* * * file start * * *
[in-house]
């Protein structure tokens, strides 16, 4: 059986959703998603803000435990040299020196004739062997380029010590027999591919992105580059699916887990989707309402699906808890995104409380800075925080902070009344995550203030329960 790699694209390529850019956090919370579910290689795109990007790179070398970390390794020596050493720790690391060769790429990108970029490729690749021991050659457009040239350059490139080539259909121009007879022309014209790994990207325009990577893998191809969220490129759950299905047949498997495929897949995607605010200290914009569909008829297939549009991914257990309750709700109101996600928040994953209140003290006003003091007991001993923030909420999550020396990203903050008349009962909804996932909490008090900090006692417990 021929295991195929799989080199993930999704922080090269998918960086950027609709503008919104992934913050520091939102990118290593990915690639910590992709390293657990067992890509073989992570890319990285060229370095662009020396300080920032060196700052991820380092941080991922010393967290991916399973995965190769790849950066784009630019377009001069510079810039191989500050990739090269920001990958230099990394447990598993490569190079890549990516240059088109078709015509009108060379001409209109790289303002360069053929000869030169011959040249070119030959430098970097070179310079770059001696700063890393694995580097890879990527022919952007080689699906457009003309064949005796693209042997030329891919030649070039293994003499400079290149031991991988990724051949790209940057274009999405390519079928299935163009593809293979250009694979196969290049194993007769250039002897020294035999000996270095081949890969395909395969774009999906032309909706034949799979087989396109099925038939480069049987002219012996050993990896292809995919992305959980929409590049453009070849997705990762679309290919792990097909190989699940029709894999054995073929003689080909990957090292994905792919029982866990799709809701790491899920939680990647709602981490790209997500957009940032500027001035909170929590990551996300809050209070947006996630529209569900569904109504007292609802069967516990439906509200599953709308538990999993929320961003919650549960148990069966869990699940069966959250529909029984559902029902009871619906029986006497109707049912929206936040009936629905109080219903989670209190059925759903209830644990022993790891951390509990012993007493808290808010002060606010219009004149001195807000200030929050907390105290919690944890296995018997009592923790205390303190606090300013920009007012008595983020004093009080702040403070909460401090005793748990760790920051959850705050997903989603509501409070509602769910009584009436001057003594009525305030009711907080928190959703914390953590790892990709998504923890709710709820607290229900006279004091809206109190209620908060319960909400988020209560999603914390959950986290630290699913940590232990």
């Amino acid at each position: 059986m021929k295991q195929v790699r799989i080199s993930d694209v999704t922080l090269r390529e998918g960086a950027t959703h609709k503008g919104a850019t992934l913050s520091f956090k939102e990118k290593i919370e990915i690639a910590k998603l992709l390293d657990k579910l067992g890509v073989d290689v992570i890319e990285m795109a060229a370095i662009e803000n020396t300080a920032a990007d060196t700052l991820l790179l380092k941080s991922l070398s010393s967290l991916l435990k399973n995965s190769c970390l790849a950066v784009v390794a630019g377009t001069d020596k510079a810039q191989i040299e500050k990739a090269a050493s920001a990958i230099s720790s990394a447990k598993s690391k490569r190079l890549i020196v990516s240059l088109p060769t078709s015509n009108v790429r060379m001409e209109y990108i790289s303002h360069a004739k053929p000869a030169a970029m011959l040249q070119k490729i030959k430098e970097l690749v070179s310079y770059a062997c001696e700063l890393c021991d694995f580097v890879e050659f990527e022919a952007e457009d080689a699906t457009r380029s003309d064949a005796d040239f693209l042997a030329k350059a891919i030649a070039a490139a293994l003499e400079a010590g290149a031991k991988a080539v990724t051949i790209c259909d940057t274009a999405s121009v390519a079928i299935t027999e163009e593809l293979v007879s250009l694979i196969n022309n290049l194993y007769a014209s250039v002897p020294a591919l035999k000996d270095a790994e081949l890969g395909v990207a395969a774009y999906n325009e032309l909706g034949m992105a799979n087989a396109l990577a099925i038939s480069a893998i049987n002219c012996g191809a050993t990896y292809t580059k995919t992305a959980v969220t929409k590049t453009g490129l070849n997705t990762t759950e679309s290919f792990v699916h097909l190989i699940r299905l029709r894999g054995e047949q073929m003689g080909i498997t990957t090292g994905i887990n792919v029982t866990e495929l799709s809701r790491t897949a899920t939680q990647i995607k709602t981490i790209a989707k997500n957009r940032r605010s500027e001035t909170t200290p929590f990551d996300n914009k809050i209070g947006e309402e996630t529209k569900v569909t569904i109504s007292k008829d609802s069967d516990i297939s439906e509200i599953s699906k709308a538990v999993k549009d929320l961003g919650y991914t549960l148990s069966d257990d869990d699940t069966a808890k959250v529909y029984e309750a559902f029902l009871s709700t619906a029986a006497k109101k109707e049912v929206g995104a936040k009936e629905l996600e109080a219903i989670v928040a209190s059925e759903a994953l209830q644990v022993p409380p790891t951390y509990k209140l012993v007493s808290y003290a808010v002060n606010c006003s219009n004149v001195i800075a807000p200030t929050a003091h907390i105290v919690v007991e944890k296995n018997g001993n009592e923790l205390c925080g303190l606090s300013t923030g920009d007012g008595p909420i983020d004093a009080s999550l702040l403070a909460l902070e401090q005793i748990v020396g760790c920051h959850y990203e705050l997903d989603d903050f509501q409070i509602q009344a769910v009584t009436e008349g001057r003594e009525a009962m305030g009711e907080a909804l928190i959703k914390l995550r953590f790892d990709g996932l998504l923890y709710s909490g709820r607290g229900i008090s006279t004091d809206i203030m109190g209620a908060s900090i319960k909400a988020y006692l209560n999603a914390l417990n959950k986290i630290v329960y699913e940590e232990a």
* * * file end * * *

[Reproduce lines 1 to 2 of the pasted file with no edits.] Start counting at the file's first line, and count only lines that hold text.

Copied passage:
[in-house]
């Protein structure tokens, strides 16, 4: 059986959703998603803000435990040299020196004739062997380029010590027999591919992105580059699916887990989707309402699906808890995104409380800075925080902070009344995550203030329960 790699694209390529850019956090919370579910290689795109990007790179070398970390390794020596050493720790690391060769790429990108970029490729690749021991050659457009040239350059490139080539259909121009007879022309014209790994990207325009990577893998191809969220490129759950299905047949498997495929897949995607605010200290914009569909008829297939549009991914257990309750709700109101996600928040994953209140003290006003003091007991001993923030909420999550020396990203903050008349009962909804996932909490008090900090006692417990 021929295991195929799989080199993930999704922080090269998918960086950027609709503008919104992934913050520091939102990118290593990915690639910590992709390293657990067992890509073989992570890319990285060229370095662009020396300080920032060196700052991820380092941080991922010393967290991916399973995965190769790849950066784009630019377009001069510079810039191989500050990739090269920001990958230099990394447990598993490569190079890549990516240059088109078709015509009108060379001409209109790289303002360069053929000869030169011959040249070119030959430098970097070179310079770059001696700063890393694995580097890879990527022919952007080689699906457009003309064949005796693209042997030329891919030649070039293994003499400079290149031991991988990724051949790209940057274009999405390519079928299935163009593809293979250009694979196969290049194993007769250039002897020294035999000996270095081949890969395909395969774009999906032309909706034949799979087989396109099925038939480069049987002219012996050993990896292809995919992305959980929409590049453009070849997705990762679309290919792990097909190989699940029709894999054995073929003689080909990957090292994905792919029982866990799709809701790491899920939680990647709602981490790209997500957009940032500027001035909170929590990551996300809050209070947006996630529209569900569904109504007292609802069967516990439906509200599953709308538990999993929320961003919650549960148990069966869990699940069966959250529909029984559902029902009871619906029986006497109707049912929206936040009936629905109080219903989670209190059925759903209830644990022993790891951390509990012993007493808290808010002060606010219009004149001195807000200030929050907390105290919690944890296995018997009592923790205390303190606090300013920009007012008595983020004093009080702040403070909460401090005793748990760790920051959850705050997903989603509501409070509602769910009584009436001057003594009525305030009711907080928190959703914390953590790892990709998504923890709710709820607290229900006279004091809206109190209620908060319960909400988020209560999603914390959950986290630290699913940590232990």